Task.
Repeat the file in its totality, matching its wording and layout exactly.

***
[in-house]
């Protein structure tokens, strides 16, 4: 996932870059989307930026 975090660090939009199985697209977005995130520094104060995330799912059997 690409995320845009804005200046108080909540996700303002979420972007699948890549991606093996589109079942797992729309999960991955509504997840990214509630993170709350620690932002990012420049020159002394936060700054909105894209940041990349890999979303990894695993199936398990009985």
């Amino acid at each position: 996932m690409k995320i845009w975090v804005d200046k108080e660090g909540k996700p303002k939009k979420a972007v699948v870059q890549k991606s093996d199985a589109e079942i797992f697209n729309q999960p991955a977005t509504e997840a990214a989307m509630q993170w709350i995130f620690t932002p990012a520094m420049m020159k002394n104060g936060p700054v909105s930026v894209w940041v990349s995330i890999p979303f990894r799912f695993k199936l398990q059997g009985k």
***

[in-house]
């Protein structure tokens, strides 16, 4: 996932870059989307930026 975090660090939009199985697209977005995130520094104060995330799912059997 690409995320845009804005200046108080909540996700303002979420972007699948890549991606093996589109079942797992729309999960991955509504997840990214509630993170709350620690932002990012420049020159002394936060700054909105894209940041990349890999979303990894695993199936398990009985």
């Amino acid at each position: 996932m690409k995320i845009w975090v804005d200046k108080e660090g909540k996700p303002k939009k979420a972007v699948v870059q890549k991606s093996d199985a589109e079942i797992f697209n729309q999960p991955a977005t509504e997840a990214a989307m509630q993170w709350i995130f620690t932002p990012a520094m420049m020159k002394n104060g936060p700054v909105s930026v894209w940041v990349s995330i890999p979303f990894r799912f695993k199936l398990q059997g009985k």